A Snail-Pomatum (1756)

“Take as many Snails as you please, and beat them in a Mortar with a sufficient Quantity of the Oil of Sweet Almonds. Strain by Expression, and add an Ounce of Virgin-Wax for every four Ounces of Oil. Wash the Whole in the Water of Frog’s-Spawn, and add a few Drops of the Essence of …

Rose Lip Salve (1829)

“Put eight ounces of the best olive oil into a widemouthed bottle, add two ounces of the small parts of alkanet-root. Stop up the bottle, and set it in the sun; shake it often, until it be of a beautiful crimson. Now strain the oil off very clear from the roots, and add to it, …

Rouge by mistake (1833)

“The jewellers afterwards polish them [tortise-shell combs] by rubbing them with dry rouge powder; but sifted magnesia does just as well– and if the ladies had rouge, perhaps they would, by mistake, put it upon their cheeks, instead of their combs; and thereby spoil their complexions.” The American Frugal Housewife, 1833

Why tooth powders are often colored red (1873)

“To remove the defect of being apt to accumulate between the folds of the gums and in the cracks and interstices of the teeth, charged against the white powders by those who use them carelessly, a reddish or flesh-coloured tinge is commonly given them by the addition of a little rouge, red coral, rose-pink, Armenian …

To remove Superfluous Hair (1857)

“This is very difficult… Madame Elisi Voiart, in her ‘Encyclopedie des Dames,’ recommends a few drops of dulcified spirit of salt, (that is, muriatic acid distilled with rectified spirits of wine,) to be applied with a camel hair pencil.” Receipts for the Million, 1857 (muriatic acid = hydrochloric acid)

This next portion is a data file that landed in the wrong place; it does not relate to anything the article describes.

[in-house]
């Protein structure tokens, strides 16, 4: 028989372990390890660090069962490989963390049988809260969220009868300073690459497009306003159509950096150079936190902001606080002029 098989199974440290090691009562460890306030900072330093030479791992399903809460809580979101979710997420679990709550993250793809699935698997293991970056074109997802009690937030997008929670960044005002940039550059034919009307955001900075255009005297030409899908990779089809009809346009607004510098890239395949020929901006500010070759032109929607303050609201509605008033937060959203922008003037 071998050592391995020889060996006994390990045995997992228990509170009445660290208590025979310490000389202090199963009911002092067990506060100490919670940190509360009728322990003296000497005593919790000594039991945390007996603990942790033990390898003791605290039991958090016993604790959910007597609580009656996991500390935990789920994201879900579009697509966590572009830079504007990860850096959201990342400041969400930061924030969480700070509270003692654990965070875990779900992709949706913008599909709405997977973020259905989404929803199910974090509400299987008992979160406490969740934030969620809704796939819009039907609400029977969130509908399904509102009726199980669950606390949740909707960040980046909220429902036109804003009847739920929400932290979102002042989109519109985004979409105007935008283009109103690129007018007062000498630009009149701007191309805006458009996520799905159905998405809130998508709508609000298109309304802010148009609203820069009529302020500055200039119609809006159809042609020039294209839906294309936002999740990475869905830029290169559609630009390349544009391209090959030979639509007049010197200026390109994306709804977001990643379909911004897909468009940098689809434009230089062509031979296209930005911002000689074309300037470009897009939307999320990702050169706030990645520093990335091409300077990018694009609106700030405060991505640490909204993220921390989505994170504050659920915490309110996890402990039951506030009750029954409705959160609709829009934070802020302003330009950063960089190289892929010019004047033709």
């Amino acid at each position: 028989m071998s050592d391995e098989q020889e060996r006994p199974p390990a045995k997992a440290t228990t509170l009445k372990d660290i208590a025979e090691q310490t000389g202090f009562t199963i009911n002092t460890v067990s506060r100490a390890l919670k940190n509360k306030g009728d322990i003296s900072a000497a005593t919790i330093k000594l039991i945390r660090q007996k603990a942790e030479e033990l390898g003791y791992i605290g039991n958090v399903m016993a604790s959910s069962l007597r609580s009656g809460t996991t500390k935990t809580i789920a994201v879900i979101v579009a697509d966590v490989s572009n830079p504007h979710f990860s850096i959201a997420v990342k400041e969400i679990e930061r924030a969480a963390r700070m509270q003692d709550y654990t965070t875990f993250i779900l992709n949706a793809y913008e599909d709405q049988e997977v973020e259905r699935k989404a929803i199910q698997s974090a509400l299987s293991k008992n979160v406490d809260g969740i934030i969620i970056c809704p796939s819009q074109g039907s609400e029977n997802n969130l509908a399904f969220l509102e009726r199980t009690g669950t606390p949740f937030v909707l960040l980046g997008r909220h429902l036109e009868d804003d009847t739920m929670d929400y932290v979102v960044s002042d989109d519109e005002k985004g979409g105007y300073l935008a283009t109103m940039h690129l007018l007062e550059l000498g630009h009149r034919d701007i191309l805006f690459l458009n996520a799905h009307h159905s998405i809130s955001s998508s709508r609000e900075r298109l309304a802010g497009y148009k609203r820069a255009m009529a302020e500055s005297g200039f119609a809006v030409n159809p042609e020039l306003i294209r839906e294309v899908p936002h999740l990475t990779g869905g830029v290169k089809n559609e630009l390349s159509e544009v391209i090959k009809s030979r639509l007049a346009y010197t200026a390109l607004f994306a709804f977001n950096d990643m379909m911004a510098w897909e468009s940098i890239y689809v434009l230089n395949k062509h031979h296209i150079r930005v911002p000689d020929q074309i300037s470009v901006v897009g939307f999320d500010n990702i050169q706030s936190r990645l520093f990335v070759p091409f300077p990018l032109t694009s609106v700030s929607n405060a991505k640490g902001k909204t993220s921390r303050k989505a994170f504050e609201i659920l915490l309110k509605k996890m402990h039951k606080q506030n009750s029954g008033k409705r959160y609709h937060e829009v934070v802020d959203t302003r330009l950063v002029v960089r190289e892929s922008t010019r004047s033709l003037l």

Cosmetics for Clean Living (1800s)

A selection of quotes advocating natural, unaided beauty: “Let every woman be content to leave her eyes as she found them…” (Mirror of the Graces, 1811) “The greatest charm of beauty is in the expression of a lovely face…” (Arts of Beauty, 1858) “fresh air and pure water… are the best and only cosmetics that …

An excellent white Paint for the Face (1756)

“Take of the white Part of Hartshorn a Pound, of the Flour of Rice two Pounds, of White Lead half a Pound, of Cuttle Fish Bone two Ounces, Frankincense, Mastich, Gum Arabic, of each an Ounce; dilute the Whole in a sufficient Quantity of Rose-Water. Wash the Face therewith.” Abdeker: Or, the Art of Preserving …

A Liquid Rouge that exactly imitates Nature (1772)

“Take a pint of good Brandy, and infuse therein half an ounce of Gum Benjamin, an ounce of Red Sanders, and half an ounce of Brazil Wood, both in coarse powder, with half an ounce of Roch Alum. Cork the bottle tight, shake it well every day, and at the expiration of twelve days the …